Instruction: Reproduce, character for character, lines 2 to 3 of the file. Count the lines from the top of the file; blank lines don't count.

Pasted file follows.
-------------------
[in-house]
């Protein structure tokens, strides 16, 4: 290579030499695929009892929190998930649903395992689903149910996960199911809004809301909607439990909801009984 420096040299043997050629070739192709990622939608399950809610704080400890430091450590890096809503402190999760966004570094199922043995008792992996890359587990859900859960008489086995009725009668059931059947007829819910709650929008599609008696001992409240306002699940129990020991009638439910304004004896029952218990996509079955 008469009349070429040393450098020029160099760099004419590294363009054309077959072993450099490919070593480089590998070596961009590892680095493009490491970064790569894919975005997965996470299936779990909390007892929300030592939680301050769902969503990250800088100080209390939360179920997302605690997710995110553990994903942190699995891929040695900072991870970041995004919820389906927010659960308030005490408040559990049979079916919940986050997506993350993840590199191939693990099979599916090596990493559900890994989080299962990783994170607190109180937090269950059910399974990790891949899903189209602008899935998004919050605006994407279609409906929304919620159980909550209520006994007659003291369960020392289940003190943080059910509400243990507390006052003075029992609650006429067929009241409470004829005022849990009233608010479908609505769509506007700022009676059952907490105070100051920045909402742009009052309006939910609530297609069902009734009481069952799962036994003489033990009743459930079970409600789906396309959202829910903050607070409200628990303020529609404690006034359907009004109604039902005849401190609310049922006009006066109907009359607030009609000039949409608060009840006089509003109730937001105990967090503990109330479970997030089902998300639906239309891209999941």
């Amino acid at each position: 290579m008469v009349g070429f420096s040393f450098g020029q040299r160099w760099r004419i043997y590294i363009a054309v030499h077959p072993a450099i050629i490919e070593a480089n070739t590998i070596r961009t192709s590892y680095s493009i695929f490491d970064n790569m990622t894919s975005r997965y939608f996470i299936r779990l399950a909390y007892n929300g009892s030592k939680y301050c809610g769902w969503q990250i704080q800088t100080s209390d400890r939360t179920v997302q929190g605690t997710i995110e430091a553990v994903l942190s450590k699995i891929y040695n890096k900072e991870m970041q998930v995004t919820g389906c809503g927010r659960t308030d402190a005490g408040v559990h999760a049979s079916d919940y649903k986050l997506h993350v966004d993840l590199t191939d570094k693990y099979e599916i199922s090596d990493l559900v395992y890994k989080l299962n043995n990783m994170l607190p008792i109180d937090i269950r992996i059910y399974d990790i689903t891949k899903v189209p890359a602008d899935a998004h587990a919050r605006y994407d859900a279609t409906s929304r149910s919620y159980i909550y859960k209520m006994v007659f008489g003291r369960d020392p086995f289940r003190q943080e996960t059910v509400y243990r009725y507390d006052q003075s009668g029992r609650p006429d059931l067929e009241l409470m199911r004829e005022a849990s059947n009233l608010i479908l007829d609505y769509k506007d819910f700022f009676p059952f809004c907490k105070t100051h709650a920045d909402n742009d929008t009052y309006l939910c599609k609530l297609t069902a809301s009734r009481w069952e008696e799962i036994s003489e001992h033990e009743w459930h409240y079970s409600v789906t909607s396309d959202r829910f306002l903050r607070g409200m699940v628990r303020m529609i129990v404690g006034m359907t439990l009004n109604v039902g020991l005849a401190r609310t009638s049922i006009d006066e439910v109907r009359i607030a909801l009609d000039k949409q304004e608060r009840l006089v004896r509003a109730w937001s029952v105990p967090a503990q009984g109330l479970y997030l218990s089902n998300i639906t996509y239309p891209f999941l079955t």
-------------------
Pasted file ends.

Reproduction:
């Protein structure tokens, strides 16, 4: 290579030499695929009892929190998930649903395992689903149910996960199911809004809301909607439990909801009984 420096040299043997050629070739192709990622939608399950809610704080400890430091450590890096809503402190999760966004570094199922043995008792992996890359587990859900859960008489086995009725009668059931059947007829819910709650929008599609008696001992409240306002699940129990020991009638439910304004004896029952218990996509079955 008469009349070429040393450098020029160099760099004419590294363009054309077959072993450099490919070593480089590998070596961009590892680095493009490491970064790569894919975005997965996470299936779990909390007892929300030592939680301050769902969503990250800088100080209390939360179920997302605690997710995110553990994903942190699995891929040695900072991870970041995004919820389906927010659960308030005490408040559990049979079916919940986050997506993350993840590199191939693990099979599916090596990493559900890994989080299962990783994170607190109180937090269950059910399974990790891949899903189209602008899935998004919050605006994407279609409906929304919620159980909550209520006994007659003291369960020392289940003190943080059910509400243990507390006052003075029992609650006429067929009241409470004829005022849990009233608010479908609505769509506007700022009676059952907490105070100051920045909402742009009052309006939910609530297609069902009734009481069952799962036994003489033990009743459930079970409600789906396309959202829910903050607070409200628990303020529609404690006034359907009004109604039902005849401190609310049922006009006066109907009359607030009609000039949409608060009840006089509003109730937001105990967090503990109330479970997030089902998300639906239309891209999941």
């Amino acid at each position: 290579m008469v009349g070429f420096s040393f450098g020029q040299r160099w760099r004419i043997y590294i363009a054309v030499h077959p072993a450099i050629i490919e070593a480089n070739t590998i070596r961009t192709s590892y680095s493009i695929f490491d970064n790569m990622t894919s975005r997965y939608f996470i299936r779990l399950a909390y007892n929300g009892s030592k939680y301050c809610g769902w969503q990250i704080q800088t100080s209390d400890r939360t179920v997302q929190g605690t997710i995110e430091a553990v994903l942190s450590k699995i891929y040695n890096k900072e991870m970041q998930v995004t919820g389906c809503g927010r659960t308030d402190a005490g408040v559990h999760a049979s079916d919940y649903k986050l997506h993350v966004d993840l590199t191939d570094k693990y099979e599916i199922s090596d990493l559900v395992y890994k989080l299962n043995n990783m994170l607190p008792i109180d937090i269950r992996i059910y399974d990790i689903t891949k899903v189209p890359a602008d899935a998004h587990a919050r605006y994407d859900a279609t409906s929304r149910s919620y159980i909550y859960k209520m006994v007659f008489g003291r369960d020392p086995f289940r003190q943080e996960t059910v509400y243990r009725y507390d006052q003075s009668g029992r609650p006429d059931l067929e009241l409470m199911r004829e005022a849990s059947n009233l608010i479908l007829d609505y769509k506007d819910f700022f009676p059952f809004c907490k105070t100051h709650a920045d909402n742009d929008t009052y309006l939910c599609k609530l297609t069902a809301s009734r009481w069952e008696e799962i036994s003489e001992h033990e009743w459930h409240y079970s409600v789906t909607s396309d959202r829910f306002l903050r607070g409200m699940v628990r303020m529609i129990v404690g006034m359907t439990l009004n109604v039902g020991l005849a401190r609310t009638s049922i006009d006066e439910v109907r009359i607030a909801l009609d000039k949409q304004e608060r009840l006089v004896r509003a109730w937001s029952v105990p967090a503990q009984g109330l479970y997030l218990s089902n998300i639906t996509y239309p891209f999941l079955t």